Video and moving image compression

Refers to techniques used to eliminate redundant information of moving image files in order to reduce its size, thereby facilitating its transmission. Like other forms of compression, video compression can be either lossless or lossy. However, as lossy compression produces considerably smaller files that maintain an acceptable quality, lossless compression is rarely used for video.

Lossy video compression can be divided into intraframe and interframe compression, and deals with spatial and temporal redundancy.

In intraframe compression, spatial redundancy is reduced by registering differences in the pixels, or blocks of pixels, within a single frame. It works in a similar way to image compression, by ‘averaging out’ small differences in colour that are imperceptible to the human eye.

In interframe compression, temporal redundancy is reduced by registering differences between frames, rather than registering each entire frame, which would often involve duplicating a large number of the pixels. In this way, scenes with little motion can be compressed more effectively than fast scenes with detailed visual aspects.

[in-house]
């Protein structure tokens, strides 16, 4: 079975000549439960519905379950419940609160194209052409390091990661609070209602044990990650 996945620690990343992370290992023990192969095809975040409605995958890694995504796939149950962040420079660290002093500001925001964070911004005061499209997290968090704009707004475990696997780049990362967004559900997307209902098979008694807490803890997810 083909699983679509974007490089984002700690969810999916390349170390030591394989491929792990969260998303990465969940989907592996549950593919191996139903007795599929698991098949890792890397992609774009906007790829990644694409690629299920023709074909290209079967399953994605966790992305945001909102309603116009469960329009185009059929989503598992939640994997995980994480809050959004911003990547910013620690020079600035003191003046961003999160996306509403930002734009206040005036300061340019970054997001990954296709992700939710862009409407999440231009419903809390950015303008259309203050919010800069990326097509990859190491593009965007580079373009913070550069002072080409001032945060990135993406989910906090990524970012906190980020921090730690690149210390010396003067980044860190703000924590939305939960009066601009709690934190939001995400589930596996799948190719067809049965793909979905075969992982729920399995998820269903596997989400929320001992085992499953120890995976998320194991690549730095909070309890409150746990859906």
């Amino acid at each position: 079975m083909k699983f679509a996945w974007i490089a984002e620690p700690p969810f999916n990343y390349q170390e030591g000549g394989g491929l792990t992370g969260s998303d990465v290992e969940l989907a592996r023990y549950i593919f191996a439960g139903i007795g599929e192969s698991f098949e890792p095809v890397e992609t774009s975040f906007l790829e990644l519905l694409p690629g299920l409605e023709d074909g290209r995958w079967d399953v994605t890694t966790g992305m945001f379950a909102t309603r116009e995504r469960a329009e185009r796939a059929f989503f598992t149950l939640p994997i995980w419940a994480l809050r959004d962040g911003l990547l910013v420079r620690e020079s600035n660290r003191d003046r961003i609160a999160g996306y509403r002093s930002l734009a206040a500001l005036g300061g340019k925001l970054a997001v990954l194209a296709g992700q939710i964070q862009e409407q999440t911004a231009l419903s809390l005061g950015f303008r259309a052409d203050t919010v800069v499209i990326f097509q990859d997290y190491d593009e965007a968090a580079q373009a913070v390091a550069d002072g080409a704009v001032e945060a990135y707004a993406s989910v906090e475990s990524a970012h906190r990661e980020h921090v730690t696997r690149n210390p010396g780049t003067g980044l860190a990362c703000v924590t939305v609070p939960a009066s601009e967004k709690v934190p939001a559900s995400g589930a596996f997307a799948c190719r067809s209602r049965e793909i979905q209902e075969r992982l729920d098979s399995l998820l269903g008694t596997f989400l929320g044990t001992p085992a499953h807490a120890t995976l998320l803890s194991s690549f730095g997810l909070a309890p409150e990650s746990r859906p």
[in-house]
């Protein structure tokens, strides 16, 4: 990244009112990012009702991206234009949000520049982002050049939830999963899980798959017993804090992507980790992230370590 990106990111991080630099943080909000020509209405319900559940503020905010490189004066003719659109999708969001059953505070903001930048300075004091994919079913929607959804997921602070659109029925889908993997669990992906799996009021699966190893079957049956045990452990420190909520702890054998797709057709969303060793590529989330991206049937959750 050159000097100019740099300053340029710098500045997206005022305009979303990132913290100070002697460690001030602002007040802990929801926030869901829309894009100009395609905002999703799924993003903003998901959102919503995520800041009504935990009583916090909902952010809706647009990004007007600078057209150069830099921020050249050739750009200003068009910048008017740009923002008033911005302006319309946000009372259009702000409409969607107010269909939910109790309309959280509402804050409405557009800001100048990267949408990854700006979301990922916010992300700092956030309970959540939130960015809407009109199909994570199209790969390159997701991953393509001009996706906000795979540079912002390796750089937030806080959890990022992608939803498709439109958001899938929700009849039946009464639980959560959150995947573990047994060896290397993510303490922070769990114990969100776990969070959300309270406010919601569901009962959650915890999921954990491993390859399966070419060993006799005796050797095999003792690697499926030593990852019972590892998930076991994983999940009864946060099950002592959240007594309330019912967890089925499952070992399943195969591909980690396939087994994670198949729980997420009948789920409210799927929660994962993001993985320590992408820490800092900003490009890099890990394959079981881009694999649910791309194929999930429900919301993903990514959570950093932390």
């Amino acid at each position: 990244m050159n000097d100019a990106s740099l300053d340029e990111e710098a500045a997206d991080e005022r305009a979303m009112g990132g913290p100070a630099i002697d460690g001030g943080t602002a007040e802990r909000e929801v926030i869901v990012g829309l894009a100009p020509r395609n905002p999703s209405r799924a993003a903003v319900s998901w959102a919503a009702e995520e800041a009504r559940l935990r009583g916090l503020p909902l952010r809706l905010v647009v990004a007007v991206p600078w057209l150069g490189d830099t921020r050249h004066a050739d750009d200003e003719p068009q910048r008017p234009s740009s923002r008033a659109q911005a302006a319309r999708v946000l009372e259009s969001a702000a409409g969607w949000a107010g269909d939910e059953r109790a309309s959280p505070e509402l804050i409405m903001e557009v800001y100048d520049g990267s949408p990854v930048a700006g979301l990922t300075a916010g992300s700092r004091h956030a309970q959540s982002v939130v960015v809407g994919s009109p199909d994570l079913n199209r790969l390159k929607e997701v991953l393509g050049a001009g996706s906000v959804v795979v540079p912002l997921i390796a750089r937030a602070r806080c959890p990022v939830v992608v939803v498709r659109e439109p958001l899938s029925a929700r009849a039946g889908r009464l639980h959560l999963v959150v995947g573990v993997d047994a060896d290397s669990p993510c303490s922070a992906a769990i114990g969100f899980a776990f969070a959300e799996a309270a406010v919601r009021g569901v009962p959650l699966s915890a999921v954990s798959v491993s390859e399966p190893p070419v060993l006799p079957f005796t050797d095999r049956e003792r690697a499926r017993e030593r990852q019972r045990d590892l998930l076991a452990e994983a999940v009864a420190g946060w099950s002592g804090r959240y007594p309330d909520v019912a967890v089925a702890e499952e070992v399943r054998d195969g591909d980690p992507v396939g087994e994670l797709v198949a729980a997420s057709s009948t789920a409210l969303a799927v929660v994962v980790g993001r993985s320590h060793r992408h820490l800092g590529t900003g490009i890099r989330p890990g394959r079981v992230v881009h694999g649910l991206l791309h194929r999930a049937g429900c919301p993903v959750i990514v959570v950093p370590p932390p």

If the compressed video is edited, interframe compression can cause problems as if the original frame in a scene is deleted, subsequent frames will not play properly as they cannot be reconstructed. This is not an issue with intraframe compression.

Video can also be compressed by the use of variable bitrate (VBR) encoding (see sound encoding), where a higher bitrate is used in fast moving scenes, and a lower bitrate is used for scenes in slow motion.

Related methods include: Image enhancement, Sound compression and Sound encoding.

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